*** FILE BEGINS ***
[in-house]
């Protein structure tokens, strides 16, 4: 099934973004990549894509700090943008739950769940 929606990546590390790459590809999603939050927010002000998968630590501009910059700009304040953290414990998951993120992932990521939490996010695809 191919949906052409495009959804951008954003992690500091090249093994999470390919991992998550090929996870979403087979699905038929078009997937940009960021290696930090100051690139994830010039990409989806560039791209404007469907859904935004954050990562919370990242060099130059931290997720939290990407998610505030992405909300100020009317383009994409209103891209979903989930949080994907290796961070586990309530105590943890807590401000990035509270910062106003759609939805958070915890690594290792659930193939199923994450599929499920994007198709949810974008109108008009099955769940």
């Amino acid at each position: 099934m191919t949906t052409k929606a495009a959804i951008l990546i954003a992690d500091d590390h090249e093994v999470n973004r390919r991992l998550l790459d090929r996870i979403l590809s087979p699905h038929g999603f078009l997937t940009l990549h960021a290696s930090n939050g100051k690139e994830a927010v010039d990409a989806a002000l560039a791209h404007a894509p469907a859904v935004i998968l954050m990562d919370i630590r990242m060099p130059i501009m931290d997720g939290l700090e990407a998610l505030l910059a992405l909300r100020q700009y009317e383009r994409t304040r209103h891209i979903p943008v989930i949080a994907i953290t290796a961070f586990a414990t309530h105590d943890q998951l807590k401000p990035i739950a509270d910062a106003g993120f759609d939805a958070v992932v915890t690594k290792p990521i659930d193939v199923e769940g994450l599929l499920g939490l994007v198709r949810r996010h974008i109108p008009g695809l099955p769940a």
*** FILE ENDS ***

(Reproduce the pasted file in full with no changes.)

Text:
[in-house]
């Protein structure tokens, strides 16, 4: 099934973004990549894509700090943008739950769940 929606990546590390790459590809999603939050927010002000998968630590501009910059700009304040953290414990998951993120992932990521939490996010695809 191919949906052409495009959804951008954003992690500091090249093994999470390919991992998550090929996870979403087979699905038929078009997937940009960021290696930090100051690139994830010039990409989806560039791209404007469907859904935004954050990562919370990242060099130059931290997720939290990407998610505030992405909300100020009317383009994409209103891209979903989930949080994907290796961070586990309530105590943890807590401000990035509270910062106003759609939805958070915890690594290792659930193939199923994450599929499920994007198709949810974008109108008009099955769940």
């Amino acid at each position: 099934m191919t949906t052409k929606a495009a959804i951008l990546i954003a992690d500091d590390h090249e093994v999470n973004r390919r991992l998550l790459d090929r996870i979403l590809s087979p699905h038929g999603f078009l997937t940009l990549h960021a290696s930090n939050g100051k690139e994830a927010v010039d990409a989806a002000l560039a791209h404007a894509p469907a859904v935004i998968l954050m990562d919370i630590r990242m060099p130059i501009m931290d997720g939290l700090e990407a998610l505030l910059a992405l909300r100020q700009y009317e383009r994409t304040r209103h891209i979903p943008v989930i949080a994907i953290t290796a961070f586990a414990t309530h105590d943890q998951l807590k401000p990035i739950a509270d910062a106003g993120f759609d939805a958070v992932v915890t690594k290792p990521i659930d193939v199923e769940g994450l599929l499920g939490l994007v198709r949810r996010h974008i109108p008009g695809l099955p769940a």